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Daniel Lectures on Daniel the Prophet, Ironside, H. A
5 Ironside, H. A Daniel Lectures on Daniel the Prophet
Neptune City, NJ Loizeaux Bros 1968 Second Edition; Twentieth Printing Hardcover Very Good in Very Good dust jacket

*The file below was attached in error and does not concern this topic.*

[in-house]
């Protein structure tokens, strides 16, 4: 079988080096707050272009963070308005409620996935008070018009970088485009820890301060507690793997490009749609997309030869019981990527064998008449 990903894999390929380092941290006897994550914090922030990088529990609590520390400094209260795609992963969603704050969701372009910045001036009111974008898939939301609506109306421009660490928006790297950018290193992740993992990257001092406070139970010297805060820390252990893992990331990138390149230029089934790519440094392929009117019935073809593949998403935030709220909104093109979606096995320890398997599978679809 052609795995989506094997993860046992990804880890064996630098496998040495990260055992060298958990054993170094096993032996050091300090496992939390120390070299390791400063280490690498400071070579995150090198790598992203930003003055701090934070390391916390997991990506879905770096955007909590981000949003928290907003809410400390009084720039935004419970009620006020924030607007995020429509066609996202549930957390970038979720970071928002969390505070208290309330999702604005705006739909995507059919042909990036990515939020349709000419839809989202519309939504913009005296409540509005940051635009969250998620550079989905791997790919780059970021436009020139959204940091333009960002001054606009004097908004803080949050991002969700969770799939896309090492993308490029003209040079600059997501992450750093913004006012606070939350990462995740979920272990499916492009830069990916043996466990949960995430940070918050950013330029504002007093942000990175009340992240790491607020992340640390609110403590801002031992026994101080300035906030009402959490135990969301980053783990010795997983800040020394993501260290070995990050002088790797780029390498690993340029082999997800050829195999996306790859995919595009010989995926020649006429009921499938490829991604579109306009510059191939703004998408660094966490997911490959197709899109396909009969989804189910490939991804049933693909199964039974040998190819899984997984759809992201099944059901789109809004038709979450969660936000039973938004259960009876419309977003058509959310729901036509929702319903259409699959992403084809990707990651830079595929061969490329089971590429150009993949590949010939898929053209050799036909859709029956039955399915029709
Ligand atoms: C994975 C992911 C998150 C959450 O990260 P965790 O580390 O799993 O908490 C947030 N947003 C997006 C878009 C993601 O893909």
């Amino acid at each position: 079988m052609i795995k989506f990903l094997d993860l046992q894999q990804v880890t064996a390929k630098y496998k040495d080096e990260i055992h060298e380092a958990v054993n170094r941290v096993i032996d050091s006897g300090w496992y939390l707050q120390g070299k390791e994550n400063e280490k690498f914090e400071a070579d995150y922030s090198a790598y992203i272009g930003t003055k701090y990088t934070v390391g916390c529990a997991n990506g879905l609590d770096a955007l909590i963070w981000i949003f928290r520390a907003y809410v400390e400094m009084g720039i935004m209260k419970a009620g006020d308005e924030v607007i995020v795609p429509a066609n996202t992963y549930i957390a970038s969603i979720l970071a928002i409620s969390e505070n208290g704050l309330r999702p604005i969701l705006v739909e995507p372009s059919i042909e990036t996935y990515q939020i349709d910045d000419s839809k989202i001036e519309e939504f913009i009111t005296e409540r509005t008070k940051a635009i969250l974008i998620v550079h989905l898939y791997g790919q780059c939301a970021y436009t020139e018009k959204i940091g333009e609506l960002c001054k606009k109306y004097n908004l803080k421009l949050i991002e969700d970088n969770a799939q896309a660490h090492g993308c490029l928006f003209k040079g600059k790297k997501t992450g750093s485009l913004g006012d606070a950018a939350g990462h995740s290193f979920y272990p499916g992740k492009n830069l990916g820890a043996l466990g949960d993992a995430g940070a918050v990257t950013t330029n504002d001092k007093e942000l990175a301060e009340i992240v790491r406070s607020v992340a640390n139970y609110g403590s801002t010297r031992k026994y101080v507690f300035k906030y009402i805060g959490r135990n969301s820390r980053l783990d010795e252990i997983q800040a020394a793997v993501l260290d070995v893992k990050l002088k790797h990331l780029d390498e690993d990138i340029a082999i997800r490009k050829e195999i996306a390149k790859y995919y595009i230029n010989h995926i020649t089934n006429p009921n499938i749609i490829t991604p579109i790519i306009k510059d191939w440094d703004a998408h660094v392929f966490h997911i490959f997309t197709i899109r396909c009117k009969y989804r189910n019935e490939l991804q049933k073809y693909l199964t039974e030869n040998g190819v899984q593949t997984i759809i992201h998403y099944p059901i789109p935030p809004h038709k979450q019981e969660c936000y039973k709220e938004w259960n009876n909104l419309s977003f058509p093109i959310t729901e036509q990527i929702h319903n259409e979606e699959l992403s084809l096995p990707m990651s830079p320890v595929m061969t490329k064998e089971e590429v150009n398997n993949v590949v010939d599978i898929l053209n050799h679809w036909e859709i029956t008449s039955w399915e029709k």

Red cover with gold lettering. Dust in excellent condition and covered in mylar cover.. Has fold out chart. Former owners name in front. Henry Allen "Harry" Ironside (October 14, 1876-January 15, 1951) was a Bible teacher, preacher, pastor, and author in the late 19th- and early 20th centuries.Ironside was born in Toronto, Ontario, Canada, to John and Sophia (Stafford) Ironside, who were both active in the Plymouth Brethren. At birth, Harry was thought to be dead, so the attending nurses focused their attention on Sophia, who was dangerously ill. Only when a pulse was detected in Harry, 40 minutes later, was an attempt made to resuscitate the infant. When Harry was two years old, his father, John, died of typhoid, at the age of 27. From a very early age, Ironside showed a strong interest in evangelical Christianity and was active in the Salvation Army as a teenager before later joining the "Grant" section of the Plymouth Brethren.The family then moved to Los Angeles, California, on December 12, 1886, and finding no Sunday school there for him to attend, Harry started his own at age 11. Gathering old burlap bags, Harry and his childhood friends sewed them together, producing a burlap tent that could accommodate up to 100 people. Unable to find an adult teacher, Ironside himself did the teaching, with attendance averaging 60 children - and a few adults - each week.In 1888, well-known evangelist Dwight L. Moody preached at a campaign in Los Angeles, with meetings held at Hazard's Pavilion,[1][2] (later known as "Temple Pavilion") which could seat up to 4,000. This inspired Ironside, who hoped to also be able to preach to such crowds one day. In 1889, after a visit from evangelist Donald Munro, Ironside became convinced that he was not "born again," and so gave up preaching at his Sunday school, spending the next six months wrestling with this spiritual problem. After an evening of prayer, in February 1890, Ironside, at age 13, accepted Christ. As he is quoted as saying years later, "I rested on the Word of God and confessed Christ as my Savior." Ironside then returned to preaching, winning his first convert. Though he was taunted at school, he was undeterred from his mission to win souls. Later that year, his mother remarried, to William D. Watson. Ironside graduated from the eighth grade, began working as a part-time cobbler, and decided he had enough education (he never attended school again, which he later regretted).During the days, young Ironside worked full-time at a photography studio, and at night he preached at Salvation Army meetings, becoming known as the "boy preacher." At age 16, he left the photography business and became a preacher full-time with the Salvation Army. Commissioned a Lieutenant in the Salvation Army, Ironside was soon preaching over 500 sermons a year around Southern California. At 18, the grueling schedule had taken its toll on his health, and Ironside resigned from the Salvation Army, entering the Beulah Rest Home to recuperate.In 1896, at 20, he moved to San Francisco, becoming associated again with the Plymouth Brethren. While there, he began helping at British evangelist Henry Varley's meetings, and there met pianist Helen Schofield, daughter of a Presbyterian pastor in Oakland, California. The two soon married. In 1898, Ironside's mother died, and less than a year later, Harry and Helen's first son, Edmond Henry was born. The family moved across the bay to Oakland, where Harry resumed a nightly preaching schedule. They resided there until 1929.In 1903, Ironside accepted his first East Coast preaching invitation, but on returning, the family only had enough funds to make it as far as Salt Lake City, Utah, where he spent the next ten days doing street preaching. Just as the last of their money for a hotel ran out, they received an anonymous envelope with $15, enough to return to Oakland. In 1905, a second son, John Schofield Ironside, was born.During this time, Ironside also began his career as a writer, publishing several Bible commentary pamphlets. In 1914, he rented a storefront and established the Western Book and Tract Company, which operated successfully until the depression in the late 1920s. From 1916 to 1929, Ironside preached almost 7,000 sermons to over 1.25 million listeners. In 1918, he was associated with evangelist George McPherson; and in 1924, Ironside began preaching under the direction of the Moody Bible Institute. In 1926, he was invited to a full-time faculty position at the Dallas Theological Seminary, which he turned down, although he was frequently a visiting lecturer there from 1925 to 1943. After a series of sermons presented at the The Moody Church, in Chicago, he was invited to a one-year trial as head pastor there in 1929. Almost every Sunday that he preached there, the 4,000 seat church was filled to capacity. While there, he continued traveling to other US cities during the week for preaching engagements. In 1932, he expanded his travels internationally. Ironside preached the 1935 funeral of Billy Sunday, at Moody Church. In 1938, he toured England, Scotland and Ireland, preaching 142 times to crowds of upwards of 2,000. In 1942, he also became president of the missionary organization, Africa Inland Mission.; Lectures on Daniel the Prophet; 12mo 7" - 7" tall; 253 pages